Source: Android


Learning to Predict Depth on the Pixel 3 Phones



Portrait Mode on the Pixel smartphones lets you take professional-looking images that draw attention to a subject by blurring the background behind it. Last year, we described, among other things, how we compute depth with a single camera using its Phase-Detection Autofocus (PDAF) pixels (also known as dual-pixel autofocus) using a traditional non-learned stereo algorithm. This year, on the Pixel 3, we turn to machine learning to improve depth estimation to produce even better Portrait Mode results.
Left: The original HDR+ image. Right: A comparison of Portrait Mode results using depth from traditional stereo and depth from machine learning. The learned depth result has fewer errors. Notably, in the traditional stereo result, many of the horizontal lines behind the man are incorrectly estimated to be at the same depth as the man and are kept sharp.
(Mike Milne)
A Short Recap
As described in last year’s blog post, Portrait Mode uses a neural network to determine what pixels correspond to people versus the background, and augments this two layer person segmentation mask with depth information derived from the PDAF pixels. This is meant to enable a depth-dependent blur, which is closer to what a professional camera does.

PDAF pixels work by capturing two slightly different views of a scene, shown below. Flipping between the two views, we see that the person is stationary, while the background moves horizontally, an effect referred to as parallax. Because parallax is a function of the point’s distance from the camera and the distance between the two viewpoints, we can estimate depth by matching each point in one view with its corresponding point in the other view.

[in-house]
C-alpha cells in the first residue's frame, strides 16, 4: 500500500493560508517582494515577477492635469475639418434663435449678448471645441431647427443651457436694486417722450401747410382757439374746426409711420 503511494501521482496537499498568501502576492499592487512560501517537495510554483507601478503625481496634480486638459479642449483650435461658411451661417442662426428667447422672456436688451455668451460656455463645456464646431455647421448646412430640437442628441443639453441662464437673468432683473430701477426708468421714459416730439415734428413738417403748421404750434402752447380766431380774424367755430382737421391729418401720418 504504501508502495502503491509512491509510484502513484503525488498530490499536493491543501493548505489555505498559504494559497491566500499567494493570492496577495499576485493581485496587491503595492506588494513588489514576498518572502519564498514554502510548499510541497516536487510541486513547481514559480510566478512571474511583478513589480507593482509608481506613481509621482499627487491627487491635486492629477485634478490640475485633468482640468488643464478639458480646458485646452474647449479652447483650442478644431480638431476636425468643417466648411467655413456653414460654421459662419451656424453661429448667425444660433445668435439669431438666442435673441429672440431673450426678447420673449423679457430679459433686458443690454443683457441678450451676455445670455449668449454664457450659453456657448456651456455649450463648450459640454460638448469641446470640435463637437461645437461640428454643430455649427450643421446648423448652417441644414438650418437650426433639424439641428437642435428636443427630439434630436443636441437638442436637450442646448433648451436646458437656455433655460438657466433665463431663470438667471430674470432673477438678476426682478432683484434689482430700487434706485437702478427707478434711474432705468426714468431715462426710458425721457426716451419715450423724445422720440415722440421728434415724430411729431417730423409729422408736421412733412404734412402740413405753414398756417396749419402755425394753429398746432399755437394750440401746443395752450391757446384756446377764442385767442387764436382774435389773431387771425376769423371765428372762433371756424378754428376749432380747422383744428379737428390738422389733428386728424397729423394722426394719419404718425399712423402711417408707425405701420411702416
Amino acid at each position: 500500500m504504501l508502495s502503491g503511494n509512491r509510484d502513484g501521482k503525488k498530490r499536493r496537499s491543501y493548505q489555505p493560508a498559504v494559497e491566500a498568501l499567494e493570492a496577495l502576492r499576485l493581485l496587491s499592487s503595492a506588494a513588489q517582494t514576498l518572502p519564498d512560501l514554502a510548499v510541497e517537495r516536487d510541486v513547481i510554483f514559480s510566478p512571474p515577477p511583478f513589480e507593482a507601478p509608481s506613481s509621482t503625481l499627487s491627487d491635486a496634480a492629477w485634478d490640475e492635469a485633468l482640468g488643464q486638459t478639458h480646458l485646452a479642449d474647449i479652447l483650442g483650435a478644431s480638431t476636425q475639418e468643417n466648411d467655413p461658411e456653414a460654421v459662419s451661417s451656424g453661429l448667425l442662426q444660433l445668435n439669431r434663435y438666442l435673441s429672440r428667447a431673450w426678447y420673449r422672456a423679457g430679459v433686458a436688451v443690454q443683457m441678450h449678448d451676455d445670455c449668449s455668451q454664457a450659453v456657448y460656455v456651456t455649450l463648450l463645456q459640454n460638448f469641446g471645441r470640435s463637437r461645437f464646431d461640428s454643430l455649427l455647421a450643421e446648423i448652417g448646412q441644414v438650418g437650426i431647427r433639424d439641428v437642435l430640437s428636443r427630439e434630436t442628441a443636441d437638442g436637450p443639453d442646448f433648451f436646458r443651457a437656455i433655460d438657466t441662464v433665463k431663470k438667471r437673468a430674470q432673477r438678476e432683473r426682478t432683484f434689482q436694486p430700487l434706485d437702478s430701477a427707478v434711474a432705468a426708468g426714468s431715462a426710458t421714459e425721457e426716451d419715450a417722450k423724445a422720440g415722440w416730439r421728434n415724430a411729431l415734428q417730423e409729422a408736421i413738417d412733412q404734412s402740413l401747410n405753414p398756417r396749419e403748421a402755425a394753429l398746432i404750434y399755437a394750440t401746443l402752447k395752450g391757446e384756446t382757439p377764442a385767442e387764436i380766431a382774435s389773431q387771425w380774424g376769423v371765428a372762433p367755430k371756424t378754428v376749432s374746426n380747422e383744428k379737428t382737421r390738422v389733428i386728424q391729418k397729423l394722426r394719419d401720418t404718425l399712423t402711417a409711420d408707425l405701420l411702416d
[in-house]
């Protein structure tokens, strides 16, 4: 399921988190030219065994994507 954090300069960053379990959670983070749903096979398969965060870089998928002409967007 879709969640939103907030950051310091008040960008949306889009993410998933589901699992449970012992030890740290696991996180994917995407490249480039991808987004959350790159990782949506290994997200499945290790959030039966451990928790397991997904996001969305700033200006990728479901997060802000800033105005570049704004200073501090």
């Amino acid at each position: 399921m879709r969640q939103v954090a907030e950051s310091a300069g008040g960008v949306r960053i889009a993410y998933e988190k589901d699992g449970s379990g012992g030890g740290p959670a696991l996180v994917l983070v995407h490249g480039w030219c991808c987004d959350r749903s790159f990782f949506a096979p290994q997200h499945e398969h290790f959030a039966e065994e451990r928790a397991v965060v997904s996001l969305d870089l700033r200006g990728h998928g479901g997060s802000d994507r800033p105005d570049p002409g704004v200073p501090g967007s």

The two PDAF images on the left and center look very similar, but in the crop on the right you can see the parallax between them. It is most noticeable on the circular structure in the middle of the crop.
However, finding these correspondences in PDAF images (a method called depth from stereo) is extremely challenging because scene points barely move between the views. Furthermore, all stereo techniques suffer from the aperture problem. That is, if you look at the scene through a small aperture, it is impossible to find correspondence for lines parallel to the stereo baseline, i.e., the line connecting the two cameras. In other words, when looking at the horizontal lines in the figure above (or vertical lines in portrait orientation shots), any proposed shift of these lines in one view with respect to the other view looks about the same. In last year’s Portrait Mode, all these factors could result in errors in depth estimation and cause unpleasant artifacts.

Improving Depth Estimation
With Portrait Mode on the Pixel 3, we fix these errors by utilizing the fact that the parallax used by depth from stereo algorithms is only one of many depth cues present in images. For example, points that are far away from the in-focus plane appear less sharp than ones that are closer, giving us a defocus depth cue. In addition, even when viewing an image on a flat screen, we can accurately tell how far things are because we know the rough size of everyday objects (e.g. one can use the number of pixels in a photograph of a person’s face to estimate how far away it is). This is called a semantic cue.

Designing a hand-crafted algorithm to combine these different cues is extremely difficult, but by using machine learning, we can do so while also better exploiting the PDAF parallax cue. Specifically, we train a convolutional neural network, written in TensorFlow, that takes as input the PDAF pixels and learns to predict depth. This new and improved ML-based method of depth estimation is what powers Portrait Mode on the Pixel 3.
Our convolutional neural network takes as input the PDAF images and outputs a depth map. The network uses an encoder-decoder style architecture with skip connections and residual blocks.
Training the Neural Network
In order to train the network, we need lots of PDAF images and corresponding high-quality depth maps. And since we want our predicted depth to be useful for Portrait Mode, we also need the training data to be similar to pictures that users take with their smartphones.